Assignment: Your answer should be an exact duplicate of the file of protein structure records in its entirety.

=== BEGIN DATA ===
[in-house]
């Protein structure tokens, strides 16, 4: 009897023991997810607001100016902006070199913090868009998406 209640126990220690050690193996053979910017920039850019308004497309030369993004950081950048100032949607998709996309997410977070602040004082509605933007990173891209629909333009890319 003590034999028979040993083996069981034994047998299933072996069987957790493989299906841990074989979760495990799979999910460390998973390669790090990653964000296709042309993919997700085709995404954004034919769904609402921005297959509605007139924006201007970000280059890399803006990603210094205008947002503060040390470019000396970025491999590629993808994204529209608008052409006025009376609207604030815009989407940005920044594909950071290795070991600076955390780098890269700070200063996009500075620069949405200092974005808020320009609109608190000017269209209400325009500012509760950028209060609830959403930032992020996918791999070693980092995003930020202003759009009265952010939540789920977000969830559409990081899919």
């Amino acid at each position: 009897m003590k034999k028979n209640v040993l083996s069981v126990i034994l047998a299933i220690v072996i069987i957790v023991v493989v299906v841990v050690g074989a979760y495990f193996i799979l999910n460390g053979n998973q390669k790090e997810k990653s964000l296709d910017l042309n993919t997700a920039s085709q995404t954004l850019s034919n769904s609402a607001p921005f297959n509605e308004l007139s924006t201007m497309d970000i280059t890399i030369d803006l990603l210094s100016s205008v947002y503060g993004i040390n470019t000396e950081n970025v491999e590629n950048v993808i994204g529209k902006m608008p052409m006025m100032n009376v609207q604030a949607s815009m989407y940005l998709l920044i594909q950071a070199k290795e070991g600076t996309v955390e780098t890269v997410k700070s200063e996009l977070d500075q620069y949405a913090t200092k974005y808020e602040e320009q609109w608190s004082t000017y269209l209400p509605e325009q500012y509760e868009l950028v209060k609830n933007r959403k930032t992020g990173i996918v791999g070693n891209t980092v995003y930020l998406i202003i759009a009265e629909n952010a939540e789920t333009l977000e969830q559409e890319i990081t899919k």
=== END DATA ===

[in-house]
């Protein structure tokens, strides 16, 4: 009897023991997810607001100016902006070199913090868009998406 209640126990220690050690193996053979910017920039850019308004497309030369993004950081950048100032949607998709996309997410977070602040004082509605933007990173891209629909333009890319 003590034999028979040993083996069981034994047998299933072996069987957790493989299906841990074989979760495990799979999910460390998973390669790090990653964000296709042309993919997700085709995404954004034919769904609402921005297959509605007139924006201007970000280059890399803006990603210094205008947002503060040390470019000396970025491999590629993808994204529209608008052409006025009376609207604030815009989407940005920044594909950071290795070991600076955390780098890269700070200063996009500075620069949405200092974005808020320009609109608190000017269209209400325009500012509760950028209060609830959403930032992020996918791999070693980092995003930020202003759009009265952010939540789920977000969830559409990081899919």
């Amino acid at each position: 009897m003590k034999k028979n209640v040993l083996s069981v126990i034994l047998a299933i220690v072996i069987i957790v023991v493989v299906v841990v050690g074989a979760y495990f193996i799979l999910n460390g053979n998973q390669k790090e997810k990653s964000l296709d910017l042309n993919t997700a920039s085709q995404t954004l850019s034919n769904s609402a607001p921005f297959n509605e308004l007139s924006t201007m497309d970000i280059t890399i030369d803006l990603l210094s100016s205008v947002y503060g993004i040390n470019t000396e950081n970025v491999e590629n950048v993808i994204g529209k902006m608008p052409m006025m100032n009376v609207q604030a949607s815009m989407y940005l998709l920044i594909q950071a070199k290795e070991g600076t996309v955390e780098t890269v997410k700070s200063e996009l977070d500075q620069y949405a913090t200092k974005y808020e602040e320009q609109w608190s004082t000017y269209l209400p509605e325009q500012y509760e868009l950028v209060k609830n933007r959403k930032t992020g990173i996918v791999g070693n891209t980092v995003y930020l998406i202003i759009a009265e629909n952010a939540e789920t333009l977000e969830q559409e890319i990081t899919k």